Blend together Pinto-Beans with sage, oregano, garlic and black pepper for a delicious spread that can be used as a dip or perhaps a sandwich filling.
Layer cooked Pinto-Beans, chopped tomatoes and onions and shredded cheese on a tortilla.
Broil in the oven until hot and cheese melts.
Top with chopped avocado and cilantro.
You can add these beans to vegetable soups.
Heat them together with cooked rice.
Add to cooked, chopped vegetables such as carrots, zucchini and tomatoes.
Season to taste and enjoy this simple-to-prepare one pot meal.
Pinto-Beans, Quinoa, and Wild Rice Wrap
You can make this wrap flexitarian as opposed to vegetarian by adding 1 1/2 c. shredded or diced chicken breast, whether it’s
takeout rotisserie or leftover grilled.
We like to toss the chicken with 1/4 c. light mayonnaise or drained yogurt before adding it to the wrap as it adds an extra
creamy texture to the filling.
Makes 30 servings.
Prep Time: 20 minutes
Cook Time: 25 minutes
Total Time: 45 minutes
Six 9- or 10-inch flour tortillas
1 Tbs. olive oil
1 small onion, chopped
1/2 red bell pepper, chopped
2 cloves garlic, chopped
2 tsp. chile powder or flakes
1/2 tsp. ground coriander
1/2 tsp. sea salt
1 c. tomato sauce (homemade or jarred)
One 14-oz. can Pinto-Beans, drained and rinsed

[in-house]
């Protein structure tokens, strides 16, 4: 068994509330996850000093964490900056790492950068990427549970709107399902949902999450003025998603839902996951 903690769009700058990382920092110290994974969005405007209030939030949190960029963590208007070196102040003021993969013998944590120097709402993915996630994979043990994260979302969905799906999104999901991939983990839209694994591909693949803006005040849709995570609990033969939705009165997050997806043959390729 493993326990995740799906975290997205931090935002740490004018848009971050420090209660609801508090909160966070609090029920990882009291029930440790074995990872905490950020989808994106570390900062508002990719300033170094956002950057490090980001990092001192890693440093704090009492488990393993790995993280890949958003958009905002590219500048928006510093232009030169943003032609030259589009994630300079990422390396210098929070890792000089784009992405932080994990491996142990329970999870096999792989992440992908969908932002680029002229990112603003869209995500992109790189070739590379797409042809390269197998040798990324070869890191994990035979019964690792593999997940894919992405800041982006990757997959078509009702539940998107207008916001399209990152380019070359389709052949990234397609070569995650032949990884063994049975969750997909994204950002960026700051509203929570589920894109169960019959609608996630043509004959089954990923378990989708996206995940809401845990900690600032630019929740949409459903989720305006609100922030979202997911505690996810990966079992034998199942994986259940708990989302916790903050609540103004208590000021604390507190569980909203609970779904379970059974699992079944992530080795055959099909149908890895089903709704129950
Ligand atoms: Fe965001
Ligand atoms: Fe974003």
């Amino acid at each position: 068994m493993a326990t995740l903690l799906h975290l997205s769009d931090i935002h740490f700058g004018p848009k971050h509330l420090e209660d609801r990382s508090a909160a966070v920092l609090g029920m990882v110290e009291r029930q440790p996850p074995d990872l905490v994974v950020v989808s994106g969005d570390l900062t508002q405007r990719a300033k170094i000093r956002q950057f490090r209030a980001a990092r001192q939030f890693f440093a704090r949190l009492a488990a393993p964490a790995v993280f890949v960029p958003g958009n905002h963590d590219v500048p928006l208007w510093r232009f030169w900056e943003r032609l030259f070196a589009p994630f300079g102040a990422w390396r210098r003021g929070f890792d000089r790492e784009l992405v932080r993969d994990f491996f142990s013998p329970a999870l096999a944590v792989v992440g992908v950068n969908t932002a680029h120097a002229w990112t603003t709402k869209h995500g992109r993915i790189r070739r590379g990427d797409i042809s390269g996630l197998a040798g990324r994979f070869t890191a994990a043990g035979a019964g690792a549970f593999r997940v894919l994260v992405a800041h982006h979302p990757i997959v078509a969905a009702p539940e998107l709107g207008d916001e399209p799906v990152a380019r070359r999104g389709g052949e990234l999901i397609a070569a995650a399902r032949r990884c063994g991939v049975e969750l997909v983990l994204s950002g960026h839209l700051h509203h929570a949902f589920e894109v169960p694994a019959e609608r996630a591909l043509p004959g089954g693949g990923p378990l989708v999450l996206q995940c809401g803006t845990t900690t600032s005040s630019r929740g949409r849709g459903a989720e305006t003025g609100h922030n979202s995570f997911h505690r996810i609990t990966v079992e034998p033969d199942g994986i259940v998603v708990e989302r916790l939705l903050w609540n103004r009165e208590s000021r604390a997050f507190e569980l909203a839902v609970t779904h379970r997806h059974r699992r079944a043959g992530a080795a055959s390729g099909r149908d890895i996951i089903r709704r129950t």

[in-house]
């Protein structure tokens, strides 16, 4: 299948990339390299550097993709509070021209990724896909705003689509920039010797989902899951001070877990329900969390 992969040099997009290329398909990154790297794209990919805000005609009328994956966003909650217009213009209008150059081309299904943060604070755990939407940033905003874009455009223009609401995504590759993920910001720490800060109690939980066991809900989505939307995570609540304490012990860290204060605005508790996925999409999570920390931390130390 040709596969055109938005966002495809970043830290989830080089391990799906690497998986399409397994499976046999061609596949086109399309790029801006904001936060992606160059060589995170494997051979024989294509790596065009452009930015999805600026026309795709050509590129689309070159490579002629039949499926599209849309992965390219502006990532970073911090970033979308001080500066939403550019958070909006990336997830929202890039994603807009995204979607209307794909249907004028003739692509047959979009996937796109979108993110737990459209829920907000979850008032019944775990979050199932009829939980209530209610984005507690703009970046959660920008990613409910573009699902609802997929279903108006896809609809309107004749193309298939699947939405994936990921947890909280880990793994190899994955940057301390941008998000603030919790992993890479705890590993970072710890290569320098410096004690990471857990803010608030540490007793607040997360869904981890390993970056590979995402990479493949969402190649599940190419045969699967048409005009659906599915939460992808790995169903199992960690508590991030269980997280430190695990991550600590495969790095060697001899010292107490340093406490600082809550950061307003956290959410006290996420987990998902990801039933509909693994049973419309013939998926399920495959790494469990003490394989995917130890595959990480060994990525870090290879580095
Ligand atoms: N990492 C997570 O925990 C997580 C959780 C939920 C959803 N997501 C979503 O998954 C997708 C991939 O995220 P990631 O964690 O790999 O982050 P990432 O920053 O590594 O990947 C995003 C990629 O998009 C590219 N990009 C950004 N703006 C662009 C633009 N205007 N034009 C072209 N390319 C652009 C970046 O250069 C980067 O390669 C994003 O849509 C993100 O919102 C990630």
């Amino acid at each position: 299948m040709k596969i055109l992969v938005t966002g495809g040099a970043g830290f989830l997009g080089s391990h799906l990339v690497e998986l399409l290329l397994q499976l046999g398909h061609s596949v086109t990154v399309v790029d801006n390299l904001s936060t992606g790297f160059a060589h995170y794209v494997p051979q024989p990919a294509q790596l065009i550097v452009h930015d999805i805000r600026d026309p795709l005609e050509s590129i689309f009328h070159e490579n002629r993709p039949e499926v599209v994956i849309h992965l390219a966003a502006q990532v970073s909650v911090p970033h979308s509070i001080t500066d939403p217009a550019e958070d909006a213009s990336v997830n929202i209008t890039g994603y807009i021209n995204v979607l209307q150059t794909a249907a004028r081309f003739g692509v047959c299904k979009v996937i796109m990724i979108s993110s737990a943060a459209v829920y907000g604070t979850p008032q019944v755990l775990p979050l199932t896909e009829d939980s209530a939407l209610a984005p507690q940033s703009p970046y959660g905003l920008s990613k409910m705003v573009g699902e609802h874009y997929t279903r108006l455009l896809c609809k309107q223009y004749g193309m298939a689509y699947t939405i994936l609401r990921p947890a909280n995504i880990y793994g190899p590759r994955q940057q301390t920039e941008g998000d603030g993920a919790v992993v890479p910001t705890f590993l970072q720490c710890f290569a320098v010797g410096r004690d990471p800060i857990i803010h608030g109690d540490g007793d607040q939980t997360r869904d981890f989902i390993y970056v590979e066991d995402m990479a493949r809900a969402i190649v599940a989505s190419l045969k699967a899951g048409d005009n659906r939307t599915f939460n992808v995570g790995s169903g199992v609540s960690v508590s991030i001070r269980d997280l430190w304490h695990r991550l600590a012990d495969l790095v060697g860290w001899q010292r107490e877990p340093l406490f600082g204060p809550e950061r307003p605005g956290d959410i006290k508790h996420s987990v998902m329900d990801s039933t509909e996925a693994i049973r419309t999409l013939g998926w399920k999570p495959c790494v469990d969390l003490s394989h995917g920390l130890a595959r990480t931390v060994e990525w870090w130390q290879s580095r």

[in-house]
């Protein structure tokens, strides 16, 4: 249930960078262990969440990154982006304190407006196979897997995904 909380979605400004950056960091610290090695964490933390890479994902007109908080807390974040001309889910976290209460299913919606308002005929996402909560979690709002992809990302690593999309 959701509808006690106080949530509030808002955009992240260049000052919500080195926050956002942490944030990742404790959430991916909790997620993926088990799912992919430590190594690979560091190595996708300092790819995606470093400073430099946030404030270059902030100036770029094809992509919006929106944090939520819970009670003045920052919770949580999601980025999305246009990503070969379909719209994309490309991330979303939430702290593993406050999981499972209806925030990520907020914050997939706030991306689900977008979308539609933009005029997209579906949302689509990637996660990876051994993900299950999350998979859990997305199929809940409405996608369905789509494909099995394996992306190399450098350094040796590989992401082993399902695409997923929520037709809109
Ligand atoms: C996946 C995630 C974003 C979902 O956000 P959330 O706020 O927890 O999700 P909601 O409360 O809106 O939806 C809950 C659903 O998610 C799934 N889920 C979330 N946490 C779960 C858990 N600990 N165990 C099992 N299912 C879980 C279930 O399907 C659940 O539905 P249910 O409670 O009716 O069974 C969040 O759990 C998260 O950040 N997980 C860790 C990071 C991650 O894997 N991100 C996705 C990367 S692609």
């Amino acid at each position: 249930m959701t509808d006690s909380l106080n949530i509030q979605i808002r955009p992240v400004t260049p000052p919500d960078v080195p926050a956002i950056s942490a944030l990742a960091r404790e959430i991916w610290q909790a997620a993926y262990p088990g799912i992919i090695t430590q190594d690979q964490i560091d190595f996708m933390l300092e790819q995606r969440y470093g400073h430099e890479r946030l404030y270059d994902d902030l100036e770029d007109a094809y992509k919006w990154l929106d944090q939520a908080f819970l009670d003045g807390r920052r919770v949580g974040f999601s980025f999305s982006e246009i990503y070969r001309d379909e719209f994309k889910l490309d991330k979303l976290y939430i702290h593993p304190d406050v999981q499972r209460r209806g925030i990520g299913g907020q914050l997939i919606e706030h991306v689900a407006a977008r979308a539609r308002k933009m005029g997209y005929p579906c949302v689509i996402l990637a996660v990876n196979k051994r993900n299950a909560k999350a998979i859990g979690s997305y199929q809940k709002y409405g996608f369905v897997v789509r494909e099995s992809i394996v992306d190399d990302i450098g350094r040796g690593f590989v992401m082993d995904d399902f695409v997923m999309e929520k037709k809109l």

1/4 c. chopped fresh parsley or cilantro
1 c. cooked wild rice*, warm or at room temperature (or substitute brown rice or quinoa)
1 c. cooked quinoa*, warm or at room temperature
Sea salt and freshly ground black pepper, to taste
1 avocado, diced
1/3 c. finely chopped red onion
1 c. shredded cheddar or Monterey Jack cheese
1 c. sour cream (optional)
1. Preheat the oven to 300°F (150°C).
Lightly oil 2 rimmed baking sheets.
2. Stack the tortillas on top of one another, wrap them tightly in foil, and place in the oven to warm while you make the
3. Heat the oil in a large skillet over medium-high heat.
Add the onion and bell pepper and cook, stirring constantly, for 5 minutes or until onion is translucent.
Add the garlic, chile powder, coriander, and salt, and cook, stirring constantly, for 2 minutes.
Add the tomato sauce and beans.
Bring to a boil, reduce the heat, and simmer, stirring occasionally, for about 6 minutes or until most of the liquid has evaporated.
Remove from the heat and stir in the parsley or cilantro, rice, and quinoa.
4. Remove the tortillas from the oven.
Working with 1 tortilla at a time, place it flat on a work surface.
Spoon about 1/2 c. of the Pinto-Bean mixture on the tortilla, spreading it to within about 1 inch of the edges.
Season with salt and pepper.
Sprinkle a little of the avocado, red onion, and cheese along the center of each tortilla, roll it into a wrap, and place it on the baking sheet.
Repeat. (If you wish to hold the wraps for a while, cover the baking sheet with foil or wrap each wrap individually with foil.
Place them in a 200°F (90°C) oven to keep them warm.)
5. Serve with sour cream, if using.
*To Cook Wild Rice: Bring 1½ c. water or stock to a boil.
Stir in 1/2 c. rinsed wild rice.
Cover, reduce heat to low, and simmer until tender, about 40 minutes.
Makes about 2 cups.
*To Cook Quinoa: Bring 1 c. water or stock to a boil.
Stir in 1/2 c. quinoa that has been rinsed in a fine-mesh strainer under cold running water for 3 to 5 minutes.
(This removes the bitter saponin coating.)
Simmer until tender and you can readily discern a pale curlicue on each grain of quinoa, about 15 minutes.
Makes about 1-1/2 cups.